Alexander H. (Zenophan) Zane

by Holly Zane

Alexander H. (Zenophan) Zane was born on July 18, 1841, in Oliver, West Virginia.  He died on March 7, 1895, on the Wyandotte Reservation, Indian Territory, in present day Wyandotte, Oklahoma.  His life is forever recorded in history through his service in the Civil War; and through his death, in the records of the US Supreme Court.

Alex was the son of Noah E. Zane, a farmer, and Jane S. Long, and brother to Julia and Elizabeth.  He lived on Wyandot/Wyandotte Reservations in Ohio, Kansas (in the cities of Kansas City, Kansas, and Quindaro) and Oklahoma.

Alex was a descendant of Colonel Ebenezer Zane (the ancestor of author Zane Grey) as well as Colonel Ebenezer Zane’s brothers, Jonathan and Isaac (husband of Myeerah, the daughter of Chief Tarhe, Grand Sanchem of the Wyandot Nation).

In 1869, Alex married Hannah Coon, the widow of Jacob Whitewing and mother of Mary Whitewing Kelley, and had two more daughters, Jane and Kate.  When Hannah passed away, Alex married Lucy A. Robertson Vanslyke, the widow of James Vanslyke and mother of James, in 1877 in Newton, County, Missouri.  Alex and Lucy had six children, two sons – Noah and Henry, and four daughters – Isabella, Julia, Cella and Pearl.

Alex served as a private in Company E of the 15th Kansas Cavalry Regiment (Wyandotte County, Kansas) during the Civil War from January 1963 to October 1965.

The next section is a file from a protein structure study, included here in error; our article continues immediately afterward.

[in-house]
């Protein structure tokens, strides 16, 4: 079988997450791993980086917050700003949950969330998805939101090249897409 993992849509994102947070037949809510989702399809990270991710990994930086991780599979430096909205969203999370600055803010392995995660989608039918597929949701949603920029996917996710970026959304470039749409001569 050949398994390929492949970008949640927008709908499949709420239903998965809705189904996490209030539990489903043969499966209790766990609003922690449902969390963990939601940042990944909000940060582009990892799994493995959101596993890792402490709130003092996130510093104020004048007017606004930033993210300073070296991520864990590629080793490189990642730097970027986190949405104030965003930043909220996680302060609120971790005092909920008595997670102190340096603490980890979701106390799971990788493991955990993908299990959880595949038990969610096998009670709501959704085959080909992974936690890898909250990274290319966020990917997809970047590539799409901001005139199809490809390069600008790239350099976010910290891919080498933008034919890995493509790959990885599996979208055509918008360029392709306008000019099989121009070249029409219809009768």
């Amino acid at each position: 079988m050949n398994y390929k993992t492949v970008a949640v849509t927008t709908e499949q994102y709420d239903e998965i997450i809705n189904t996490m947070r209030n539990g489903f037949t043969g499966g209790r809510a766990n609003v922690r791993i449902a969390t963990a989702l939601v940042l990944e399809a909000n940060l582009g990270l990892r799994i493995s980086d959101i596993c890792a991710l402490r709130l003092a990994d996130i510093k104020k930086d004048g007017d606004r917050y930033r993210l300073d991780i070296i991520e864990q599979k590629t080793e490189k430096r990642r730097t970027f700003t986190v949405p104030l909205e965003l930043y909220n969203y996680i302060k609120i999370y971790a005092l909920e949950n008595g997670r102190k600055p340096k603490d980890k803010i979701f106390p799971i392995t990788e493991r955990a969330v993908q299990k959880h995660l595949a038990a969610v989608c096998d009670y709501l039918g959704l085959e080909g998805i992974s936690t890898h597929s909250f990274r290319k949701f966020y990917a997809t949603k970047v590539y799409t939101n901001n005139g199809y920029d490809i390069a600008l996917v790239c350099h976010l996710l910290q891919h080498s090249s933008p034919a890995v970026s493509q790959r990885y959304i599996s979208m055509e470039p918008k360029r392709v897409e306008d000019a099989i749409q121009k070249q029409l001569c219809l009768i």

In 1895, Alex was killed by his daughter’s (Jane’s) husband, Jerry Wallace, and in front of his (Alexander’s) 15-year old son Noah, over a land boundary dispute.

Mr. Wallace was convicted of murdering Alexander Zane and sentenced to hanging, but appealed his conviction, which was heard by the US Supreme Court in Wallace v. US, 162 U.S. 466 (1896).  Mr. Wallace claimed that he killed Alexander Zane in self-defense and that the trial court hindered his ability to offer that defense.  The Supreme Court agreed and reversed Mr. Wallace’s murder conviction and ordered a new trial.

Jane Zane, Alex’s daughter, became a famous entertainer and advocate for Native American rights during the Harding Administration.  She subsequently divorced Mr. Wallace, the father of her son Everett A. Wallace, and later married Mr. Waters, and then Mr. Gordon.

Mr. Wallace was eventually released from jail, remarried and had three children with his wife, Etta.

Jane Zane (Wallce/Waters/Gordon), daughter of Alexander Zane, with President Warren G. Harding

Comments are closed.